Why Apple should buy beleaguered Nokia

“If you were to look at how the smart­phone mar­ket has led seri­ous blows to Nokia, you might think the com­pany is doomed to clo­sure,” Tristan Louis writes for TNL.net. “But smart acqui­si­tions and an exten­sive patent port­fo­lio may make them extremely attrac­tive for the com­pany that served as the root of its prob­lems: Apple.”

“Over the last few years, Nokia has made a num­ber of bets on loca­tion and map­ping, with the 2007 U$8 bil­lion acqui­si­tion of Navteq,” Louis writes. “This acqui­si­tion made Nokia the largest provider of map­ping ser­vices in the world. In fact, the com­pany pro­vides map­ping ser­vices to Google, UPS, Fedex, and many of the largest play­ers in the auto­mo­tive industry.”

Louis writes, “Of course, an acqui­si­tion of Nokia would have quite an impact on Microsoft as it tries to make its way back into the mobile space. With Nokia as its most impor­tant part­ner, Microsoft’s hope to become a likely con­tender for con­sumers’ hearts might be dealt some­thing pretty close to a death­blow.”

Much more in the full article here.

[Thanks to MacDailyNews Readers “Fred Mertz” and “Brawndo Drinker” for the heads up.]

36 Comments

    1. it looks like apple fans are not happy with apple’s crap maps, that’s why you people want to have Nokia. 🙂
      Nokia is here to stay. Look at Nokia’s Lumia 920. It is beautifully designed, and it has so many great features. 😉

    2. Even if Microsoft and others were unable to stop Apple, I doubt that regulators would allow it. And, even if Apple somehow succeeded in acquiring Nokia, antitrust principles would come into play if it tried to cut off Microsoft W8 phones or Navteq mapping data to Google.

      Big acquisitions are historically big losers. Apple has been very successful with targeted, smaller acquisitions such as PA Semi, etc. Big, splashy, and very expensive purchases are not consistent with Apple’s culture, even though the company can certainly afford to make big plays. Let Microsoft and Google waste tens of billions.

      If Apple were looking for a big acquisition, then I would go for Nintendo. The companies Mario gaming franchise would be worth a fortune on iOS.

  1. Im a big Apple nerd, but a actually want to see some decent Windows phones come to market in a meaningful way.

    (Will not be holding breath for “decent” or “meaningful”)

    Would be nice to have a 3rd player.

  2. Don’t buy Nokia. Wait and buy up the scraps like Navteq and any desirable patents. Don’t use my money for the ill will of the finnish folk who will lose their ability to make a living when Nokia closes up.

    1. Agree, no to Nokia but Navteq ok. But, what the fu**k…are you talking about “…for the ill will of the finnish folk….”? Are you just plain stupid or is it just lack of IQ? Which is your excuse?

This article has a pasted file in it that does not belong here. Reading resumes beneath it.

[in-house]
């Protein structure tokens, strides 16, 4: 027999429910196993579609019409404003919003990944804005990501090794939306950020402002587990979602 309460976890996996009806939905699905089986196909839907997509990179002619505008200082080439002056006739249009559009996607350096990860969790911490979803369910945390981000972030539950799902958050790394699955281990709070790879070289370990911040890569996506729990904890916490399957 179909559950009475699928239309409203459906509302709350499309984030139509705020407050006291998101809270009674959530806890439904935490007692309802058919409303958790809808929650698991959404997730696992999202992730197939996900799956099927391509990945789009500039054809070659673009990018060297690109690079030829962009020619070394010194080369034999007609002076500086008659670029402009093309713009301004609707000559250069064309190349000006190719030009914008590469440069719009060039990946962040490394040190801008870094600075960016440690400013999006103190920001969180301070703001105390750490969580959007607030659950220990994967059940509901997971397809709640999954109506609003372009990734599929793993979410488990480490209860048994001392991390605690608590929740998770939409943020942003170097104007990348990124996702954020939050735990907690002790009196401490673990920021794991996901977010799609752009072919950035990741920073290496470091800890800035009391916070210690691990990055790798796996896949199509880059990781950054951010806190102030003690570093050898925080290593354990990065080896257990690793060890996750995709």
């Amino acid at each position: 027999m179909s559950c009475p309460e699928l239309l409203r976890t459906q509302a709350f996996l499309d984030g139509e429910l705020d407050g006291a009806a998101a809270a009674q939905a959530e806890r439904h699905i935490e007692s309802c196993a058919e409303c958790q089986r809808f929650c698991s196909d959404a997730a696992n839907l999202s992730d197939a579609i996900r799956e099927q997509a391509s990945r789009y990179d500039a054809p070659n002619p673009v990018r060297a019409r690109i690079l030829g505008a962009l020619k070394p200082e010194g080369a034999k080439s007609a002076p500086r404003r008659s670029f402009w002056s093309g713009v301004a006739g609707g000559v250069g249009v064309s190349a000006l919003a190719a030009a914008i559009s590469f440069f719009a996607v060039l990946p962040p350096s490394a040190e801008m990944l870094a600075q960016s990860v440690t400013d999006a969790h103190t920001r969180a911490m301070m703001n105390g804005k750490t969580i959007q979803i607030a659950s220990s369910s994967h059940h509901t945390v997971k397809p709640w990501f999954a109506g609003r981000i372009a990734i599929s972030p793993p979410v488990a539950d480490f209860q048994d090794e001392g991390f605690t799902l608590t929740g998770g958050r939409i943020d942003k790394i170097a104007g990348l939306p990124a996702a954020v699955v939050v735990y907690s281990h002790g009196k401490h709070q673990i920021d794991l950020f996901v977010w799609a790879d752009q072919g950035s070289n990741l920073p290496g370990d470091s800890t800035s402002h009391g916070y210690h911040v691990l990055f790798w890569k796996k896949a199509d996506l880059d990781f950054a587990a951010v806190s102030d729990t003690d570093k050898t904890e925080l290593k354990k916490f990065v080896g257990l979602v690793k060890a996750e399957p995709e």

1. It would make sense (with the limited data I have on the subject) for Apple to acquire Navteq, giving Nokia a 5 year free use license (they won’t be around that long anyway), with MSFT taking the rest. The only issue is how much Navteq would add to Apple’s mapping capability, and whether the regulator ices would allow it.

  3. Apple might face some serious resistance from Microsoft and a variety of others if they attempted to purchase Nokia outright, but it might work out well for Apple, Nokia and Microsoft if Apple could buy 51-100% of Nokia’s mapping business with the provision that Nokia could continue to make full use of the technology and future developments at no cost to them for an agreed upon period of time, and for a very agreeable licensing fee after that. Furthermore, the licensing agreement could be extended at favorable rates to any other Windows Mobile handset manufacturer interested in making use of it. Doing so would eliminate the contention that Apple was buying a competitor to liquidate them and reduce competition. They would actually be strengthening Nokia and the Windows Mobile platform as a competitor to Google and Android.

      1. I agree that it is mobile warfare, but the primary enemy is Android, not Windows Mobile. Strengthening a third platform in the market is much more of a threat to Android and Google than it is to Apple.

        Apple doesn’t buy companies to shut them down and does not want to be seen as doing so. Doing it this way would give Nokia some life support without removing access to their mapping technology, making them much more willing to go along with it at a more reasonable price.

  4. Can’t see this happening, Nokia needs the maps if its to survive in the post phone world it’s headed for as does Microsoft. Also to buy Nokia with everyone knowing it would effectively close down the company and export what few bits it needed would be like Nissan buying Detroit and closing down the factories and exporting what useful technology was retained. Apple would in one stroke take on the mantle of evil Empire not seen since Lex Luther mislaid his supply of Kryptonite.

  5. …M&A

    Tim Cook doesn’t have the cojones.

    It’s a big strategic move, he’ll be too busy tweaking some element of Apple’s supply chain to look up whilst Google swoops in to buy them.

    Not that Apple’s supply chain doesn’t need some work, with partners leaking so much info that there are no longer any surprises at Apple events, and production problems so that sales are constrained by lack of inventory.

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